Friday 14th June – Friday 26th July 2013 The Piper Gallery, 18 Newman Street, London W1T 1PE
The Piper Gallery is showing the steel sculptures of the French artist Etienne Viard in the UK for the first time.
Viard began his career as a ceramicist before expanding his range to include earth, stone, wood, glass and a variety of salvaged objects. In the early 1990s, he took the drastic decision to destroy the majority of his sculptures and for the last two decades, since that decisive purge, he has worked solely in steel. Viard’s embrace of destruction as a prelude to creation speaks of the contradiction that runs through his recent work; classical order carries a lurking threat of instability or collapse. The harmony of Viard’s works is uneasy, ever-poised to unravel or implode. Chaos is held in balance.
Caught somewhere between the miniature and the monumental, Viard’s works derive a profound sense of ambiguity from their human or near-human scale. Viard crafts maquettes by hand from flexible metal, responding to his ‘initial, intuitive spark’ but he consciously restricts himself to three basic techniques – folding, cutting, and assemblage. He then laboriously scales up the three-dimensional sketches, forging the final sculptures from steel sheets and bars and either finishing them in a black patina or leaving them with raw, lightly corroded surfaces.
Viard’s methodology therefore simultaneously harnesses elements of spontaneity and calculation to produce objects which conflate blunt minimalist form with an expressive, even romantic, sensibility with figurative allusions and a sense of the drama of lived experience. The sculptures take us beyond specifics of time and place into a timeless present. In works such as Ayin I (2013), four steel rods have been beaten and buckled into wiry arabesques. They interlock like organic matter or schematic figures stumbling upon one another – dancers descending from graceful manoeuvre into blundering catastrophe. Viard evokes the awkwardness of a performance gone awry. Many of his works recall ideas of buckling, melting or falling. Manhattan (2013) alludes to the events of September 11 2001, compressing a model of collapse with an elegiac motif of buckled ironwork; its small arrangement of slumped and truncated bars atop a plinth, might stand metaphorically for toppling buildings – or for their actual, fragmentary remains.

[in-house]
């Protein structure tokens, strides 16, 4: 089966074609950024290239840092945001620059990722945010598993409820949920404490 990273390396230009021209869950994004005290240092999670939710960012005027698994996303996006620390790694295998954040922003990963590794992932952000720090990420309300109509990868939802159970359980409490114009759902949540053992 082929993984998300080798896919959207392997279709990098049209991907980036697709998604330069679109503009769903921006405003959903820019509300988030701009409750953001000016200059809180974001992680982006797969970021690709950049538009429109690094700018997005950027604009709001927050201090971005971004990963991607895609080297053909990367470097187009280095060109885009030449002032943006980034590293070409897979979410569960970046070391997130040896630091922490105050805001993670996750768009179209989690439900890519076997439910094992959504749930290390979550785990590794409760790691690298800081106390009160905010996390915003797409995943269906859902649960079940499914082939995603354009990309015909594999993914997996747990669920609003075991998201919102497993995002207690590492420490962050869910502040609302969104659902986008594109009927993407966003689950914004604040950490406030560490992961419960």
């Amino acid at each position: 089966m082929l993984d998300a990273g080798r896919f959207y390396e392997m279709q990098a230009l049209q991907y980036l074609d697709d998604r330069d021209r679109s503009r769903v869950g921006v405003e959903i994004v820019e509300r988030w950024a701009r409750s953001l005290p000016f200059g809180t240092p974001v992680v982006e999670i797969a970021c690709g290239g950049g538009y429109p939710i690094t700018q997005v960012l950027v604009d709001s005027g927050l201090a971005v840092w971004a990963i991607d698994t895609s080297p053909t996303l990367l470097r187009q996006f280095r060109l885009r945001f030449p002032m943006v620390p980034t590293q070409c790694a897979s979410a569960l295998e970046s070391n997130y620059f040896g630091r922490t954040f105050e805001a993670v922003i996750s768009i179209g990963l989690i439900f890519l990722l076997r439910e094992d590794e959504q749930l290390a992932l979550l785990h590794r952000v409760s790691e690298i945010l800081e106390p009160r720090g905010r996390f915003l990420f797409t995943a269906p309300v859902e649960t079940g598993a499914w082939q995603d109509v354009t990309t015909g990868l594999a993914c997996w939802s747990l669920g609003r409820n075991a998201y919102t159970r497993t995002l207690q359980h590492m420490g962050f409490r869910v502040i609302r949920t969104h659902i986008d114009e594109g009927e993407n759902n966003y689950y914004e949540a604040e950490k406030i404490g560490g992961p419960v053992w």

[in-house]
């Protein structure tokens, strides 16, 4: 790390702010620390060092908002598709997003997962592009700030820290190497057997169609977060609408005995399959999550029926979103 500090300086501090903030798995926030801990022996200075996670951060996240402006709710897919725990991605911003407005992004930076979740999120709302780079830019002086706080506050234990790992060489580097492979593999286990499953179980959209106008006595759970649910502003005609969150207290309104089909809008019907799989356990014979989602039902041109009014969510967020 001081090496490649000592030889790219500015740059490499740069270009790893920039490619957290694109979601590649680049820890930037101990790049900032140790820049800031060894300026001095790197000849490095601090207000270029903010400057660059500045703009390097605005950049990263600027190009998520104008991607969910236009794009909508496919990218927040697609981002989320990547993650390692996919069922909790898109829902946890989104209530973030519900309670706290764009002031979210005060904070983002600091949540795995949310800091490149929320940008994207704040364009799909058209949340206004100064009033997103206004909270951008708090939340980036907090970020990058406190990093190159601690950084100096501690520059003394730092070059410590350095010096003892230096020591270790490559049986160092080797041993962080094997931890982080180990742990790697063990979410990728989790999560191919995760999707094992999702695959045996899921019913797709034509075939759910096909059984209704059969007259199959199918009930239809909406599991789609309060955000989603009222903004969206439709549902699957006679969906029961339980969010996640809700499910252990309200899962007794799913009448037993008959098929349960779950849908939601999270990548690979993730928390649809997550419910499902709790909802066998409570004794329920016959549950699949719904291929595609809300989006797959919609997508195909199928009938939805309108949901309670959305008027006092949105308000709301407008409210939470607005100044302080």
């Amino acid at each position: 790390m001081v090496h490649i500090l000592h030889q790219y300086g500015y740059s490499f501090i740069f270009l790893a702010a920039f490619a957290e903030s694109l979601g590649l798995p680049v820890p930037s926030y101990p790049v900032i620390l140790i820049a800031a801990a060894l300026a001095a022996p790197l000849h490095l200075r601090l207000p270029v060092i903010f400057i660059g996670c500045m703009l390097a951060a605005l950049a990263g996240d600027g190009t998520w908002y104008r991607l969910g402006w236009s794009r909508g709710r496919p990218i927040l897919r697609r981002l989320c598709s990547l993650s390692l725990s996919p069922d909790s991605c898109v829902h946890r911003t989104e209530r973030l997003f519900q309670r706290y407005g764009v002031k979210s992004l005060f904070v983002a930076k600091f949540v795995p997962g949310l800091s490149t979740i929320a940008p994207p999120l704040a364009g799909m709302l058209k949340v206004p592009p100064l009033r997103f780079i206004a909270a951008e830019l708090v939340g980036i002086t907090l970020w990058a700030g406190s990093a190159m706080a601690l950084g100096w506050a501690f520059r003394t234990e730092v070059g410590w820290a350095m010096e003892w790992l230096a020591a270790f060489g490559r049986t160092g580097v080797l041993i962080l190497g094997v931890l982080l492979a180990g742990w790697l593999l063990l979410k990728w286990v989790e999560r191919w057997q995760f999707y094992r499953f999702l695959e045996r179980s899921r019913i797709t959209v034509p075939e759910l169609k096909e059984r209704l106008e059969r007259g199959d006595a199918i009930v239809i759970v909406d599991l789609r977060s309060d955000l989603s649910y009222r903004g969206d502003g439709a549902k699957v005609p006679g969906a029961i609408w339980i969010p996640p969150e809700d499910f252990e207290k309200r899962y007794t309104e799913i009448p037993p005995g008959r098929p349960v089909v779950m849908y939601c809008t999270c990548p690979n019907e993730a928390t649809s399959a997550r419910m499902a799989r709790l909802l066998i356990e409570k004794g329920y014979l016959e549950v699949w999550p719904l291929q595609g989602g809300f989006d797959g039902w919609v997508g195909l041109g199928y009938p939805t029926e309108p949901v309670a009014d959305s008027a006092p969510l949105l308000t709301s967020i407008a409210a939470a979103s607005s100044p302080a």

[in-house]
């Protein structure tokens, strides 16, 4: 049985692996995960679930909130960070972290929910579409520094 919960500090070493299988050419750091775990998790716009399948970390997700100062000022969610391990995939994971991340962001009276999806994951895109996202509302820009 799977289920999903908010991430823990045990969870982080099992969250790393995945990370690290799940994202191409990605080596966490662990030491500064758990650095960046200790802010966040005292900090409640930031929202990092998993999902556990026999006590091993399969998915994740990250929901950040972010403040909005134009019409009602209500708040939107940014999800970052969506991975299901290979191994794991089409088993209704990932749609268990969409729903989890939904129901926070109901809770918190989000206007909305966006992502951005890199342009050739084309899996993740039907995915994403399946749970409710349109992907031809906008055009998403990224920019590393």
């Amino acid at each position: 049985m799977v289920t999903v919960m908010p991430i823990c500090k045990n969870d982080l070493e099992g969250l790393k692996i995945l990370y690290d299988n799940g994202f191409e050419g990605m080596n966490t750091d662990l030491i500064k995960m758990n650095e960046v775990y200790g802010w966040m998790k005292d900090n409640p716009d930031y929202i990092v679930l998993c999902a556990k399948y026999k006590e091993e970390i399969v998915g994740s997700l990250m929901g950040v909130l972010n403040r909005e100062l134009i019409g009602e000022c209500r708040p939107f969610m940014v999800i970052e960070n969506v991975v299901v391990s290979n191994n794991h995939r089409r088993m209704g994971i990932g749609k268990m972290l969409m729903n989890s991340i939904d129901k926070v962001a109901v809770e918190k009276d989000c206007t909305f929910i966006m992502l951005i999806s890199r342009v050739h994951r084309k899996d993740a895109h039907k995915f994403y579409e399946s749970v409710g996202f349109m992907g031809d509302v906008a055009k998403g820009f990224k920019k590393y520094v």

Gallery founder and director Megan Piper says,
‘My business partner, Andrew Morris, discovered Etienne whilst in the south of France; following this, I visited Etienne’s studio in Venasque and was struck by the elegance and apparent weightlessness of his work. Precisely balanced, the welded steel structures appear poised – on the brink of collapse – yet they maintain a sense of composure.’